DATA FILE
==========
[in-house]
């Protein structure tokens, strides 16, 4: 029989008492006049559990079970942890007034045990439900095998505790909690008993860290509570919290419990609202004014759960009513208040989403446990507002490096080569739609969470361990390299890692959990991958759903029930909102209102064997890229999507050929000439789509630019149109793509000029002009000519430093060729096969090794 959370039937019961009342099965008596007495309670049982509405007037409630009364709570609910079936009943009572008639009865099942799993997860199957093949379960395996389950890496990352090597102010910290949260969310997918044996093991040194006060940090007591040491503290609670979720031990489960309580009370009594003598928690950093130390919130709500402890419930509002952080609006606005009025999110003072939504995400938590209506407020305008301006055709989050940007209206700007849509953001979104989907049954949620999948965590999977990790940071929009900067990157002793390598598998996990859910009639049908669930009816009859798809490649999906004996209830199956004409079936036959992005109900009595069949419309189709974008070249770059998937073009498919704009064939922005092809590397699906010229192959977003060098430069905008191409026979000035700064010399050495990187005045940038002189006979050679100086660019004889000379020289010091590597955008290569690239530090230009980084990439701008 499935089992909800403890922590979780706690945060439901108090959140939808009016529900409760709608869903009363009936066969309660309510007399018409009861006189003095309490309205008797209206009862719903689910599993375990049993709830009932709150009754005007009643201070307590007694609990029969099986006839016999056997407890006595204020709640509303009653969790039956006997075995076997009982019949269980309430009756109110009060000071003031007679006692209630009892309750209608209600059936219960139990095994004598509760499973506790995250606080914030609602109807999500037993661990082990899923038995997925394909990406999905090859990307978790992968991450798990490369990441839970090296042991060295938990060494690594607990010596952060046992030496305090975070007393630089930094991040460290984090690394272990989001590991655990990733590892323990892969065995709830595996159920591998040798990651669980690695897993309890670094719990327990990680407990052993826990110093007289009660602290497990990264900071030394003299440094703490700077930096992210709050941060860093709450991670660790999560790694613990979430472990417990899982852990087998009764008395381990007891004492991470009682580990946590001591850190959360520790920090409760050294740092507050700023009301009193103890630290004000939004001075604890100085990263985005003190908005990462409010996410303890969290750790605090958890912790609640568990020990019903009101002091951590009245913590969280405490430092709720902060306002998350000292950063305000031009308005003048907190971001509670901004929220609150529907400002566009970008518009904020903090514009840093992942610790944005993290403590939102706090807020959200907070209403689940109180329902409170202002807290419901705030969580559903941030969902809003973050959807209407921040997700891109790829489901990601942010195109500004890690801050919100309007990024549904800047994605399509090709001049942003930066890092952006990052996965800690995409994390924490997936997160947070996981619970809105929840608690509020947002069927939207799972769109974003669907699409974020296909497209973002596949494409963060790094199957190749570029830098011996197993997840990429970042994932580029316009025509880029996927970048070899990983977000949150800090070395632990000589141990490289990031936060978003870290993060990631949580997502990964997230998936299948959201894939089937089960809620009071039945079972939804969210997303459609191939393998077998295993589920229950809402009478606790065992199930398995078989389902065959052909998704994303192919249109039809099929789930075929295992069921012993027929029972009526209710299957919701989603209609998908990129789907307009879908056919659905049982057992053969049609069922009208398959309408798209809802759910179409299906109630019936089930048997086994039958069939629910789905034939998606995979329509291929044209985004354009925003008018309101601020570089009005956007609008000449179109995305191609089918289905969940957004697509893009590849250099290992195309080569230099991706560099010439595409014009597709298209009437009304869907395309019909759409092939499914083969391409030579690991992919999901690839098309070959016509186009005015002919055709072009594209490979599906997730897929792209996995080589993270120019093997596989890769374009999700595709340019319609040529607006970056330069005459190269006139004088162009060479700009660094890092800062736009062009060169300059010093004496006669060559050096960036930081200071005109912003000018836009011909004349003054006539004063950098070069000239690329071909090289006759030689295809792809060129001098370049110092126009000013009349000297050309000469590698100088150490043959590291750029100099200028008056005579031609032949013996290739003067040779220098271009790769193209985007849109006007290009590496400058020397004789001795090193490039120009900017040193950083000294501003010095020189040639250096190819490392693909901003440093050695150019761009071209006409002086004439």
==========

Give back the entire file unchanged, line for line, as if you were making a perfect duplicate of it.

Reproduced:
[in-house]
């Protein structure tokens, strides 16, 4: 029989008492006049559990079970942890007034045990439900095998505790909690008993860290509570919290419990609202004014759960009513208040989403446990507002490096080569739609969470361990390299890692959990991958759903029930909102209102064997890229999507050929000439789509630019149109793509000029002009000519430093060729096969090794 959370039937019961009342099965008596007495309670049982509405007037409630009364709570609910079936009943009572008639009865099942799993997860199957093949379960395996389950890496990352090597102010910290949260969310997918044996093991040194006060940090007591040491503290609670979720031990489960309580009370009594003598928690950093130390919130709500402890419930509002952080609006606005009025999110003072939504995400938590209506407020305008301006055709989050940007209206700007849509953001979104989907049954949620999948965590999977990790940071929009900067990157002793390598598998996990859910009639049908669930009816009859798809490649999906004996209830199956004409079936036959992005109900009595069949419309189709974008070249770059998937073009498919704009064939922005092809590397699906010229192959977003060098430069905008191409026979000035700064010399050495990187005045940038002189006979050679100086660019004889000379020289010091590597955008290569690239530090230009980084990439701008 499935089992909800403890922590979780706690945060439901108090959140939808009016529900409760709608869903009363009936066969309660309510007399018409009861006189003095309490309205008797209206009862719903689910599993375990049993709830009932709150009754005007009643201070307590007694609990029969099986006839016999056997407890006595204020709640509303009653969790039956006997075995076997009982019949269980309430009756109110009060000071003031007679006692209630009892309750209608209600059936219960139990095994004598509760499973506790995250606080914030609602109807999500037993661990082990899923038995997925394909990406999905090859990307978790992968991450798990490369990441839970090296042991060295938990060494690594607990010596952060046992030496305090975070007393630089930094991040460290984090690394272990989001590991655990990733590892323990892969065995709830595996159920591998040798990651669980690695897993309890670094719990327990990680407990052993826990110093007289009660602290497990990264900071030394003299440094703490700077930096992210709050941060860093709450991670660790999560790694613990979430472990417990899982852990087998009764008395381990007891004492991470009682580990946590001591850190959360520790920090409760050294740092507050700023009301009193103890630290004000939004001075604890100085990263985005003190908005990462409010996410303890969290750790605090958890912790609640568990020990019903009101002091951590009245913590969280405490430092709720902060306002998350000292950063305000031009308005003048907190971001509670901004929220609150529907400002566009970008518009904020903090514009840093992942610790944005993290403590939102706090807020959200907070209403689940109180329902409170202002807290419901705030969580559903941030969902809003973050959807209407921040997700891109790829489901990601942010195109500004890690801050919100309007990024549904800047994605399509090709001049942003930066890092952006990052996965800690995409994390924490997936997160947070996981619970809105929840608690509020947002069927939207799972769109974003669907699409974020296909497209973002596949494409963060790094199957190749570029830098011996197993997840990429970042994932580029316009025509880029996927970048070899990983977000949150800090070395632990000589141990490289990031936060978003870290993060990631949580997502990964997230998936299948959201894939089937089960809620009071039945079972939804969210997303459609191939393998077998295993589920229950809402009478606790065992199930398995078989389902065959052909998704994303192919249109039809099929789930075929295992069921012993027929029972009526209710299957919701989603209609998908990129789907307009879908056919659905049982057992053969049609069922009208398959309408798209809802759910179409299906109630019936089930048997086994039958069939629910789905034939998606995979329509291929044209985004354009925003008018309101601020570089009005956007609008000449179109995305191609089918289905969940957004697509893009590849250099290992195309080569230099991706560099010439595409014009597709298209009437009304869907395309019909759409092939499914083969391409030579690991992919999901690839098309070959016509186009005015002919055709072009594209490979599906997730897929792209996995080589993270120019093997596989890769374009999700595709340019319609040529607006970056330069005459190269006139004088162009060479700009660094890092800062736009062009060169300059010093004496006669060559050096960036930081200071005109912003000018836009011909004349003054006539004063950098070069000239690329071909090289006759030689295809792809060129001098370049110092126009000013009349000297050309000469590698100088150490043959590291750029100099200028008056005579031609032949013996290739003067040779220098271009790769193209985007849109006007290009590496400058020397004789001795090193490039120009900017040193950083000294501003010095020189040639250096190819490392693909901003440093050695150019761009071209006409002086004439």